Don’t let anyone call Vridar an anti-religion blog anymore. Having just listened to the podcast Does religion make you happier? on the ABC God Forbid program I have seen the light.
In the program the PERMA model for happiness was discussed. I can understand religious people meeting the PERM of that model:
- P – Positive Emotion
- E – Engagement
- R – Relationships
- M – Meaning
In addition to those, here are three possibly more immediately practical reasons religion makes people happier and live longer:
1. Religion teaches self-discipline, self-control, self-restraint, giving up the immediate pleasures for a longer term benefit. And people who have higher self-esteem and are more content with life are those who achieve success and success is generally related to one’s self-discipline in life.
2. Religion teaches that there is someone watching you 24/7 and that makes it easier for you to exercise self-control and be good. The aim is not always fear of Big Brother (recall that totalitarian states have less crime) but also the desire to please that Big Eye in the Sky, the loving father, or mother, watching over you for your good. And by pleasing that Big Meaningful Other in your life you feel good. And the self-discipline … see #1 above.
3. Religious affiliation generally provides a person with a far wider network of friends, companions, supports than they might otherwise have. Recall Rodney Stark’s argument in this book on the growth of Christianity that Christians attracted positive attention when they were found to be far more likely to survive the plagues. The Christian networks provided care and soup for the ill so they were more likely to recover than many others.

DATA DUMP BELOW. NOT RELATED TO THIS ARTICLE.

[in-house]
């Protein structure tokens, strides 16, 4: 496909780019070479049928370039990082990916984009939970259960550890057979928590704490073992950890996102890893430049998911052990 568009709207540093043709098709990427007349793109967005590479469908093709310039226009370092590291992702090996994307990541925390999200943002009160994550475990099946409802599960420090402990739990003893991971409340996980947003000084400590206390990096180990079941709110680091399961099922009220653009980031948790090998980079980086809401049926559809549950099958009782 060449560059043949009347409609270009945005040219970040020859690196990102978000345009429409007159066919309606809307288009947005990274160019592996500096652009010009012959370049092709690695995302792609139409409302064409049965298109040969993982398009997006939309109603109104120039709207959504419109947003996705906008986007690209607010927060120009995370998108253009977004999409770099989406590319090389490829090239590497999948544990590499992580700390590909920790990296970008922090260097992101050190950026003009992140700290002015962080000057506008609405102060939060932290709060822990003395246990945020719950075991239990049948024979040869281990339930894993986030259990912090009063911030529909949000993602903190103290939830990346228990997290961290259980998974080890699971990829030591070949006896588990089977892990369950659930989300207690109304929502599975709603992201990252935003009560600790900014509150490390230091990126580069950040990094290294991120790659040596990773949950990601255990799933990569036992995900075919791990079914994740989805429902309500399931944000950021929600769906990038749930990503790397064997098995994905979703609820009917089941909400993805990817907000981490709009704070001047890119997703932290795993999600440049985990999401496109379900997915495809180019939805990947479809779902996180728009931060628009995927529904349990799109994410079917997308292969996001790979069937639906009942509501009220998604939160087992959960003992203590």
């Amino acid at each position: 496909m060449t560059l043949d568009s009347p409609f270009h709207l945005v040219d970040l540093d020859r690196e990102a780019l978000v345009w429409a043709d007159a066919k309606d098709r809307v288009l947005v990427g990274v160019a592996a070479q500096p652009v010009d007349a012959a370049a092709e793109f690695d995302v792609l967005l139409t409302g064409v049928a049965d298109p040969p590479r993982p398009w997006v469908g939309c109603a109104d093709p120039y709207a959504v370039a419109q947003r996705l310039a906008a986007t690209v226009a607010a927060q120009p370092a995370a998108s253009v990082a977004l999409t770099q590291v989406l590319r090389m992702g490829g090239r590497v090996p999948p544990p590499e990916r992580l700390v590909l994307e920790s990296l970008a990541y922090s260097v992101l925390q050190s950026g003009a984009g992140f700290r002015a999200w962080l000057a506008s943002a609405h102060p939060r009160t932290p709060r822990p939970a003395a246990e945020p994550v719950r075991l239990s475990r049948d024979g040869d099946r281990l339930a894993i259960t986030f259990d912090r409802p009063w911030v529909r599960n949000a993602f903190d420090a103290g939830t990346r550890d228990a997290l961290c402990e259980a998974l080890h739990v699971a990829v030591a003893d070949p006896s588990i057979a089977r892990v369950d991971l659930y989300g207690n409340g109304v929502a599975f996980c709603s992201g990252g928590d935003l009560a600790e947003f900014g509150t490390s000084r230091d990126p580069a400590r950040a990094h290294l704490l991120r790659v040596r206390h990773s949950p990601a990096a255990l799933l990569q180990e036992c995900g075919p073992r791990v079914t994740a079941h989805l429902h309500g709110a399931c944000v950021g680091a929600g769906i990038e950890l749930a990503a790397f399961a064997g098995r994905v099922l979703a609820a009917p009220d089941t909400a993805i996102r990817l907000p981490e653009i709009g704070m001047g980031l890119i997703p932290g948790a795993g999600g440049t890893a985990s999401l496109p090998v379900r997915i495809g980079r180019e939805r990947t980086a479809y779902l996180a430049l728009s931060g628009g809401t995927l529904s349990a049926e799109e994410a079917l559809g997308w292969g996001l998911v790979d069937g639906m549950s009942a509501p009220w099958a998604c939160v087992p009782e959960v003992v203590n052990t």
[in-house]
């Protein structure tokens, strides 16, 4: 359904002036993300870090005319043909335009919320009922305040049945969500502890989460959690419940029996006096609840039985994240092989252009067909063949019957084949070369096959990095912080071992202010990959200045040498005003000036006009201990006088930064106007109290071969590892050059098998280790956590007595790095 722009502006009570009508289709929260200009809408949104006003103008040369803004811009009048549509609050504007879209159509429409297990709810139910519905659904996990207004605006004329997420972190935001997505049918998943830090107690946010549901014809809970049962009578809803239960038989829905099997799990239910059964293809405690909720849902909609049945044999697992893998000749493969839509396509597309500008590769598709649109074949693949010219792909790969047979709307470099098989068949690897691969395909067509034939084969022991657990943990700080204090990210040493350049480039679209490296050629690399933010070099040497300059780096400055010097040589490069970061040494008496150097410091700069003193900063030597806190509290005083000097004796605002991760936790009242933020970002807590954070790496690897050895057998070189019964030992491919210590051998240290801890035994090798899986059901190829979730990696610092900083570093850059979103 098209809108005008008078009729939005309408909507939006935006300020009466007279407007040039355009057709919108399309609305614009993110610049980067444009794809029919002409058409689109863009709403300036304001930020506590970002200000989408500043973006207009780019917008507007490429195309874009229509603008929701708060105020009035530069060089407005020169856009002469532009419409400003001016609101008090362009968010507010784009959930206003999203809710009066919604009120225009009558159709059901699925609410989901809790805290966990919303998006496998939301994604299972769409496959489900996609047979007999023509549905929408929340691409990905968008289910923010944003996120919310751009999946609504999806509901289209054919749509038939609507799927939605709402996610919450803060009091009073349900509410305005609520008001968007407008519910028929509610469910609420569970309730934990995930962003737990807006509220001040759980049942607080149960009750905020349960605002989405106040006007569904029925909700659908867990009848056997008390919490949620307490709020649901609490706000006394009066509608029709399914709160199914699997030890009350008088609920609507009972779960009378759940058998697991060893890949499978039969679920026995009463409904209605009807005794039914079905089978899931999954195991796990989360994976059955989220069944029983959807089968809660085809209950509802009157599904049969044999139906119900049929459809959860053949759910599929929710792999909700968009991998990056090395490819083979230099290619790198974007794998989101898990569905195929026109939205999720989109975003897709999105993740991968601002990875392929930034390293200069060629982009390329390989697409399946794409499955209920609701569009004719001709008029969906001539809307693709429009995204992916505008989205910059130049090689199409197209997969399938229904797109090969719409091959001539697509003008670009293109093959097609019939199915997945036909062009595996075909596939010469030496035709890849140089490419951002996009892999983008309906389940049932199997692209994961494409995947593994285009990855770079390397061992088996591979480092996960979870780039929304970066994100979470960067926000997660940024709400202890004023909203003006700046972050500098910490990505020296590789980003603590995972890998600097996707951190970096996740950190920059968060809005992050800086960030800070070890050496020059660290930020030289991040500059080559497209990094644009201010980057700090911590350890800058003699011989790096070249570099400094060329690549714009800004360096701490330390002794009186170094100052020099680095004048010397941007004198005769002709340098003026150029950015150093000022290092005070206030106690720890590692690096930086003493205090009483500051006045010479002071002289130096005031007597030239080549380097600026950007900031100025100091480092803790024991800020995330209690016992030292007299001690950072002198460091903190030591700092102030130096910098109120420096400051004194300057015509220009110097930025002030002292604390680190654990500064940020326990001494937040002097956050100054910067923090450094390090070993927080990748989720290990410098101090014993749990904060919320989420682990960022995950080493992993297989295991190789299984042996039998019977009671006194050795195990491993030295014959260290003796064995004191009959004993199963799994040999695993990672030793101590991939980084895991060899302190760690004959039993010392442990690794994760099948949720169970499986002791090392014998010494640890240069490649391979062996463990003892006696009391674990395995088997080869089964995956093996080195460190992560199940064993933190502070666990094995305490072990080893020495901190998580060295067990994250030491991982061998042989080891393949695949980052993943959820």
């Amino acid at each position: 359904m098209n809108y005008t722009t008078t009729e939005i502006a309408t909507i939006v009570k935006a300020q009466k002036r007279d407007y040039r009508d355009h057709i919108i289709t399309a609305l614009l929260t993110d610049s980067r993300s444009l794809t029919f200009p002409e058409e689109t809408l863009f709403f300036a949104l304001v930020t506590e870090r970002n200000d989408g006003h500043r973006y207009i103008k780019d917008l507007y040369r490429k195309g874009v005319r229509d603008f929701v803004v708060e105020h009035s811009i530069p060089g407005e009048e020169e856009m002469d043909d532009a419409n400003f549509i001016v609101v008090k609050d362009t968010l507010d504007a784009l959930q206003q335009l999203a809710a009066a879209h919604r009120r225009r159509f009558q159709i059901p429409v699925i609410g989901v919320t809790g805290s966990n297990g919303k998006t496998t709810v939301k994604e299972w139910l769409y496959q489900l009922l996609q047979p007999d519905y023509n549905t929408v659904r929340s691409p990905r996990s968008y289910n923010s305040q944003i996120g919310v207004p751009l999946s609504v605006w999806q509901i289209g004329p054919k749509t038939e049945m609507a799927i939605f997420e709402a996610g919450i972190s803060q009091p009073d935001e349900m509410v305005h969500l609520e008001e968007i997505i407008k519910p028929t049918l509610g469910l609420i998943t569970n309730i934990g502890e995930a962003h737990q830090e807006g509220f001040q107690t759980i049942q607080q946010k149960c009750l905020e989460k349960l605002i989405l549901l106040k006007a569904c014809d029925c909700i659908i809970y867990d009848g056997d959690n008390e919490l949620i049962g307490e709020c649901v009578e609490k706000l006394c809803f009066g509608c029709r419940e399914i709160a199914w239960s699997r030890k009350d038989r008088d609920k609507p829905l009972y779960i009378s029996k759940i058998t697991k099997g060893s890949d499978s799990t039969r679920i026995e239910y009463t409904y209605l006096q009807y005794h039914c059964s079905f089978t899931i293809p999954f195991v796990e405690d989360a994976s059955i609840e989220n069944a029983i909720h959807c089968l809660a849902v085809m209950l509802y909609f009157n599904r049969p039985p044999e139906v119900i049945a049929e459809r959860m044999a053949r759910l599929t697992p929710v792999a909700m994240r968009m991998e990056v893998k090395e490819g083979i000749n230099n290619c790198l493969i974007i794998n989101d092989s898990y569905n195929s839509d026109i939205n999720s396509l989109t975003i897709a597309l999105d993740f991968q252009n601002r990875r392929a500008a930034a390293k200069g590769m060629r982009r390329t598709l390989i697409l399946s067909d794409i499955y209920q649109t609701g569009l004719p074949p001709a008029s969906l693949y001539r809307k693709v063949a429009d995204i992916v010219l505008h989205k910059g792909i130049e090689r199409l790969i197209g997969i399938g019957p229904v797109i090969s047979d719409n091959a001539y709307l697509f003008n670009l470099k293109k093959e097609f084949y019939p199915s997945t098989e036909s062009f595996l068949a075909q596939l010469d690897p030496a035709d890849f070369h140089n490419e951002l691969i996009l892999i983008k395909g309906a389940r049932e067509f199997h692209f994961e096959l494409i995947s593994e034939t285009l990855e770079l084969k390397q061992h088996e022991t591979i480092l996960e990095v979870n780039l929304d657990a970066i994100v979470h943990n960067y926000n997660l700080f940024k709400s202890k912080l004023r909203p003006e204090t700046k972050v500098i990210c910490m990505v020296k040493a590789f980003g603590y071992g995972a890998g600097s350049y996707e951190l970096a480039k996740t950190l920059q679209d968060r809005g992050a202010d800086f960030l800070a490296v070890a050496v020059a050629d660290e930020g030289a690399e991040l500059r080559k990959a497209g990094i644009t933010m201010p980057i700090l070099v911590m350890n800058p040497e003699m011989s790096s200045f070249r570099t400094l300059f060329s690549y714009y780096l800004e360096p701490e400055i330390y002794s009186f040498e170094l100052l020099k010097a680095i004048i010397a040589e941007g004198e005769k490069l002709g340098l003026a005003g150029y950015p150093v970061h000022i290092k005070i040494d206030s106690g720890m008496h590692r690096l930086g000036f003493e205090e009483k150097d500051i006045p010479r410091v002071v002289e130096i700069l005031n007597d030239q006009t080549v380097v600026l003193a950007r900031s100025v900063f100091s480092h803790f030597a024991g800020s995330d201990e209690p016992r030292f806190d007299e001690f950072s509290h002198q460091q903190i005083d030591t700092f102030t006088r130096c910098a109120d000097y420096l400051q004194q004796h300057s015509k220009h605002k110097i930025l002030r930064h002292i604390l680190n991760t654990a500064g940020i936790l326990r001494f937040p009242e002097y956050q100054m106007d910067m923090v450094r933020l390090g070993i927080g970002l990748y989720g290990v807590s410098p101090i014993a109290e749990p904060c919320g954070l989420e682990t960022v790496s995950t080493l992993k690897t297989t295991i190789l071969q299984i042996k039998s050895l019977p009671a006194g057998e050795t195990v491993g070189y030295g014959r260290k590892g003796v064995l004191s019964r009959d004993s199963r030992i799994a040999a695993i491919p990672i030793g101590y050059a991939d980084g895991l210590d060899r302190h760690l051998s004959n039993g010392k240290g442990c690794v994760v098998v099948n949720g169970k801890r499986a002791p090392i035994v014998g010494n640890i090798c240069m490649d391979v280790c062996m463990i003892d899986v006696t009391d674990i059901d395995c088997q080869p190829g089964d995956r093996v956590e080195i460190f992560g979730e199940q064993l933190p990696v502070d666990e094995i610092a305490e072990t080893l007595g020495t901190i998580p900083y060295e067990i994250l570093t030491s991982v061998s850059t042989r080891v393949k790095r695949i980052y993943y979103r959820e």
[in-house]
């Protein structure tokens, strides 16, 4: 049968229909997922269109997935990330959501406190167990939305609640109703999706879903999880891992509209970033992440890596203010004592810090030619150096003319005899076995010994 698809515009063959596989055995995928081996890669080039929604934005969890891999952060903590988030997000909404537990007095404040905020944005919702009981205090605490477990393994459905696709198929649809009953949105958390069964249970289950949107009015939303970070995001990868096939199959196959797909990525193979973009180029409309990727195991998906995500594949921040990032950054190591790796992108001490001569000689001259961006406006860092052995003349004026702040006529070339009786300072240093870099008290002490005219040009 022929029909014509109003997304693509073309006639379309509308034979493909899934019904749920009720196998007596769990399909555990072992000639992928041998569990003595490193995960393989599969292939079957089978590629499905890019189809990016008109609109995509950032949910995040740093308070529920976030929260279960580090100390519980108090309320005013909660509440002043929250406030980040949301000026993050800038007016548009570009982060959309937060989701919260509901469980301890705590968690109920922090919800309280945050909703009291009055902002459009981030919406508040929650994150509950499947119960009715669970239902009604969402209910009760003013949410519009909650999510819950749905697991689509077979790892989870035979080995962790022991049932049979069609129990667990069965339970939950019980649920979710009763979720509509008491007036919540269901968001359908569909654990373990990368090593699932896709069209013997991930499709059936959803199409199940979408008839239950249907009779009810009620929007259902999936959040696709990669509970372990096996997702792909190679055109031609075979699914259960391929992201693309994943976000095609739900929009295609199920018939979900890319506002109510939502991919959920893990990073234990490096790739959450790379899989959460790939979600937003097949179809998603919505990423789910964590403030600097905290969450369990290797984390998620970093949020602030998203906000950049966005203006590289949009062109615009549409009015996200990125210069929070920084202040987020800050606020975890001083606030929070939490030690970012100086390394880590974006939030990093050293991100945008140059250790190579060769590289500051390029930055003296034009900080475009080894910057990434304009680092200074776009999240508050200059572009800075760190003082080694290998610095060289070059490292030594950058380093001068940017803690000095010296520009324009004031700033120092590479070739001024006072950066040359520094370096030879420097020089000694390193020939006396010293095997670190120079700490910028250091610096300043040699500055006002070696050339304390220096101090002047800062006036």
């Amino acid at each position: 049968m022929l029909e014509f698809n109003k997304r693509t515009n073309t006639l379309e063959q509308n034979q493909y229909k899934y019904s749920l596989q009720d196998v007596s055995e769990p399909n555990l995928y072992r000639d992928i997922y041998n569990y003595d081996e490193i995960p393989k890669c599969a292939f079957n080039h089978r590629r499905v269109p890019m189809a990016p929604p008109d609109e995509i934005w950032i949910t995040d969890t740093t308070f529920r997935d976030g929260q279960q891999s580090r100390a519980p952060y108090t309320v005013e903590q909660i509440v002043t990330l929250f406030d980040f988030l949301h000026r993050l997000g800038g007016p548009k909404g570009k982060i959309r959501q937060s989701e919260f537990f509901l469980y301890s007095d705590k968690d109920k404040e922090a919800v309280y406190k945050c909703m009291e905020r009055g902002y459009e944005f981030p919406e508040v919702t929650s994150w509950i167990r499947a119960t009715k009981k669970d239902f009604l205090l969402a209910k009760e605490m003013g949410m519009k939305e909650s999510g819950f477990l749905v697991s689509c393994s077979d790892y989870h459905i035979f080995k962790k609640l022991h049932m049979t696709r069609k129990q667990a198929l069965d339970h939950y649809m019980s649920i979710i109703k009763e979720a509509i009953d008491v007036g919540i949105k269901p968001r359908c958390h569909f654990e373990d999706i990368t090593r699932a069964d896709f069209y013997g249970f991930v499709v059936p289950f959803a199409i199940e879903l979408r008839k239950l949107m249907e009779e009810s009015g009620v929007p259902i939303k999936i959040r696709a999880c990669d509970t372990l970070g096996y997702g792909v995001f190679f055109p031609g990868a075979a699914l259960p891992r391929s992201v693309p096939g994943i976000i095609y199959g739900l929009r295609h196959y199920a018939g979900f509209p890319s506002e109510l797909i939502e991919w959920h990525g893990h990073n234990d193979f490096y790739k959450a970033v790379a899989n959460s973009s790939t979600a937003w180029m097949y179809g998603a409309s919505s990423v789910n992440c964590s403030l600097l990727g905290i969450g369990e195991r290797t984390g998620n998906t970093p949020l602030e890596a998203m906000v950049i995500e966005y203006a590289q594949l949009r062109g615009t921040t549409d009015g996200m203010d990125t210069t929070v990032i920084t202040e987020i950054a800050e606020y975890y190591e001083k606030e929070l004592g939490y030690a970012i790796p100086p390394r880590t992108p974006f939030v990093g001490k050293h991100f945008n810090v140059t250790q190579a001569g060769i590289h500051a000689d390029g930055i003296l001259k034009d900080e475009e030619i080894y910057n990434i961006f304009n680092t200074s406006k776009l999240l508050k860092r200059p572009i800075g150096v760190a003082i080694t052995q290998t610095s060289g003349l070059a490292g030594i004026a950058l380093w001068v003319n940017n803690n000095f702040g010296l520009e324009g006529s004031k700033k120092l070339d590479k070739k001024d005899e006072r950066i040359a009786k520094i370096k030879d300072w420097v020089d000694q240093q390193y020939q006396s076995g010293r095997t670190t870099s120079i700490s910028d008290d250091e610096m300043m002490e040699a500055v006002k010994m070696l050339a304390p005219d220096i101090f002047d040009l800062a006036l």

This is not the first time I’ve said nice things about the religious experience. I’m sure I’ve posted before about the stats indicating the happiest people are those who believe in God and enjoy watching soap operas. But more seriously I’ve also posted a serious list of positives that I took out of my own cult experience. I think it is important to recognize the positive in ones experiences, not just the negatives, to assist with a healthy response and recovery.
So let no one say I try not to be fair.
Now. If only I could bring myself to believe . . . . .